Welfare: Now the Single Largest Budget Item

A recent CRS report indicates that welfare is now the single largest budget item in the United States.  This doesn’t reflect government benevolence.  It simply indicates that an unhealthy dependence on government has grown in this country.

Programs in all categories for people with limited or low income have gone up since 2008.  Federal spending for these programs grew 23% from FY2008 to FY2009.  The growth of spending was slower in the two following fiscal years, at 6% and 2% respectively.

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Driving the Day: Last Pre-Election Votes

Today the Senate will be voting on the Continuing Resolution (CR), which passed in the House last week.  This stop-gap spending bill will fund the government for the first six months of fiscal year 2013, which will start October 1.  The Hill explains why lawmakers wanted to get this bill passed so quickly:

“The speed at which lawmakers are moving the bill through the halls of the Capitol can be credited to the deal crafted before the start of the five-week August recess.

Lawmakers are loathe to take votes on items of much substance before the presidential election — or for that matter, any elections — for fear it will hurt their campaigns. Thusly, there is an eight-day session with the CR as the major piece of legislation zipping through the chambers.”

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A New Welfare Czar

In 1964, President Lyndon Johnson declared a “War on Poverty.”  Nearly five decades later, our political dialogue is still riddled with rhetoric that demagogues success.  Clearly, the so-called War on Poverty has failed to reduce the causes of poverty and, like most big-government solutions, created numerous unintended consequences.

After decades of failure, Washington successfully transformed one welfare program.  The 1996 welfare reform law – commonly referred to as Temporary Assistance for Needy Families or TANF – implemented a work requirement for participants that said able-bodied adults should work or prepare for work while in the program.

The law restored human dignity by ending government paternalism and dependency.  The Heritage Foundation’s Jennifer Marshall summarizes the results:

For four decades prior to reform, welfare rolls saw no significant decline and child poverty remained persistently high. Following the historic reforms of 1996, the welfare caseload fell by half. Nearly 3 million Americans achieved independence from government. Poverty among children and single mothers decreased significantly; poverty among black children reached its lowest level in U.S. history, as did the poverty rate for single mothers.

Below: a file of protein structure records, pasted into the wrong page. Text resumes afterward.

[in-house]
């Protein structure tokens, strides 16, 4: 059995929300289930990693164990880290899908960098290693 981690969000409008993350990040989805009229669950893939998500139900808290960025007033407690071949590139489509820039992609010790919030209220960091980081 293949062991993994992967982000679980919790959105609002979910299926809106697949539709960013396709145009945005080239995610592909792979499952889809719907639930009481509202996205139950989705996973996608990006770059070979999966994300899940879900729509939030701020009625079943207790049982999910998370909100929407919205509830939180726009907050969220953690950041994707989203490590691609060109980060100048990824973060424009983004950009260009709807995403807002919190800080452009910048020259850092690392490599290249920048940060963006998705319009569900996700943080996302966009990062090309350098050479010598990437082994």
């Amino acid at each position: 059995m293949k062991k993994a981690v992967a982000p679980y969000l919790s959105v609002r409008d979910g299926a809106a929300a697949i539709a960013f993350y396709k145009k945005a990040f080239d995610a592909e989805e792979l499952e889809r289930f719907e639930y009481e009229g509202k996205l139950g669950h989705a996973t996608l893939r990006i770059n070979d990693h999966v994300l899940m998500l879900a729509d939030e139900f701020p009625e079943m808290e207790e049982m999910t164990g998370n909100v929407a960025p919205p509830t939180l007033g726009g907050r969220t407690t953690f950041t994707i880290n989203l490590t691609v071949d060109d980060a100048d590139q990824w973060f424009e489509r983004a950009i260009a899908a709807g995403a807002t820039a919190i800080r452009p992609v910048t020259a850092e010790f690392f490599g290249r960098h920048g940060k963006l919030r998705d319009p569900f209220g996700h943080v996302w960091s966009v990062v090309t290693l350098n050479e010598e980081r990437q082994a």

But in July, President Obama unilaterally gutted the law’s work requirements.  In doing so, he ignored the law’s success and his past support for such requirements. Heritage’s Robert Rector – considered by many the man behind the 1996 welfare reform law – explains the stakes:

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Yes, Pres. Obama Gutted Welfare Reform

In the midst of the presidential campaign, Heritage’s Robert Rector reminds us that less than two months ago, President Obama gutted the landmark 1996 welfare reform law:

At the core of the 1996 law are “participation rate requirements” that ensure that 30 to 40 percent of able-bodied TANF recipients must engage in any of 12 different “work activities” for 20 to 30 hours per week. The administration would exempt states from this requirement and encourage them to operate under alternative performance measures. For example, HHS Secretary Kathleen Sebelius has said that to bypass federal workfare requirements, a state would have to “move at least 20percent more people from welfare to work compared to the state’s past performance.”